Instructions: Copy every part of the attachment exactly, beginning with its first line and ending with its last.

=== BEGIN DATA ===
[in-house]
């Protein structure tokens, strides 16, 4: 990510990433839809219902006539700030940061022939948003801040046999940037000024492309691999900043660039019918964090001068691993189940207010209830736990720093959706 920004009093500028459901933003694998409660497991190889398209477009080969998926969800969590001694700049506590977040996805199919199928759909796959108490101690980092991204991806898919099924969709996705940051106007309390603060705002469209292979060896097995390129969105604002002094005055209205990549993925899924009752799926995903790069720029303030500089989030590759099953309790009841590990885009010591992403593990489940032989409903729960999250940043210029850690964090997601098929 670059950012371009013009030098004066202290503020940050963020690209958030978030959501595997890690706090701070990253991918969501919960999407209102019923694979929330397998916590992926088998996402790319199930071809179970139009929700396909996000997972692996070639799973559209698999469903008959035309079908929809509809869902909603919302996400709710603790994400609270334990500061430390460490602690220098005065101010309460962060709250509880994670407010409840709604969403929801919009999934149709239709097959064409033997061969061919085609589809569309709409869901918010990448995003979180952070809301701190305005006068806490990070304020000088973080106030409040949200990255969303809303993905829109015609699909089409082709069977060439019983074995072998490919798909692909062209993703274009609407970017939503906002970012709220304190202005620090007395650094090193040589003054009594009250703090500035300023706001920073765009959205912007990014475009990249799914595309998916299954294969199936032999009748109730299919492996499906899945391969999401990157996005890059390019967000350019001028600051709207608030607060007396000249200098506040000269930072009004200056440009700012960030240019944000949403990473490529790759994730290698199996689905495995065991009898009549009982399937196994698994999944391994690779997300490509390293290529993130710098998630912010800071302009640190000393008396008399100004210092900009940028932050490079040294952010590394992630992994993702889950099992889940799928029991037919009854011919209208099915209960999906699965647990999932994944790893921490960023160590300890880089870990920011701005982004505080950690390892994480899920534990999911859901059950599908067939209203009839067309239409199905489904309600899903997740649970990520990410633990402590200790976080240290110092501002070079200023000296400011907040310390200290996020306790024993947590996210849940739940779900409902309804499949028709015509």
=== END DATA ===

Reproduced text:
[in-house]
């Protein structure tokens, strides 16, 4: 990510990433839809219902006539700030940061022939948003801040046999940037000024492309691999900043660039019918964090001068691993189940207010209830736990720093959706 920004009093500028459901933003694998409660497991190889398209477009080969998926969800969590001694700049506590977040996805199919199928759909796959108490101690980092991204991806898919099924969709996705940051106007309390603060705002469209292979060896097995390129969105604002002094005055209205990549993925899924009752799926995903790069720029303030500089989030590759099953309790009841590990885009010591992403593990489940032989409903729960999250940043210029850690964090997601098929 670059950012371009013009030098004066202290503020940050963020690209958030978030959501595997890690706090701070990253991918969501919960999407209102019923694979929330397998916590992926088998996402790319199930071809179970139009929700396909996000997972692996070639799973559209698999469903008959035309079908929809509809869902909603919302996400709710603790994400609270334990500061430390460490602690220098005065101010309460962060709250509880994670407010409840709604969403929801919009999934149709239709097959064409033997061969061919085609589809569309709409869901918010990448995003979180952070809301701190305005006068806490990070304020000088973080106030409040949200990255969303809303993905829109015609699909089409082709069977060439019983074995072998490919798909692909062209993703274009609407970017939503906002970012709220304190202005620090007395650094090193040589003054009594009250703090500035300023706001920073765009959205912007990014475009990249799914595309998916299954294969199936032999009748109730299919492996499906899945391969999401990157996005890059390019967000350019001028600051709207608030607060007396000249200098506040000269930072009004200056440009700012960030240019944000949403990473490529790759994730290698199996689905495995065991009898009549009982399937196994698994999944391994690779997300490509390293290529993130710098998630912010800071302009640190000393008396008399100004210092900009940028932050490079040294952010590394992630992994993702889950099992889940799928029991037919009854011919209208099915209960999906699965647990999932994944790893921490960023160590300890880089870990920011701005982004505080950690390892994480899920534990999911859901059950599908067939209203009839067309239409199905489904309600899903997740649970990520990410633990402590200790976080240290110092501002070079200023000296400011907040310390200290996020306790024993947590996210849940739940779900409902309804499949028709015509």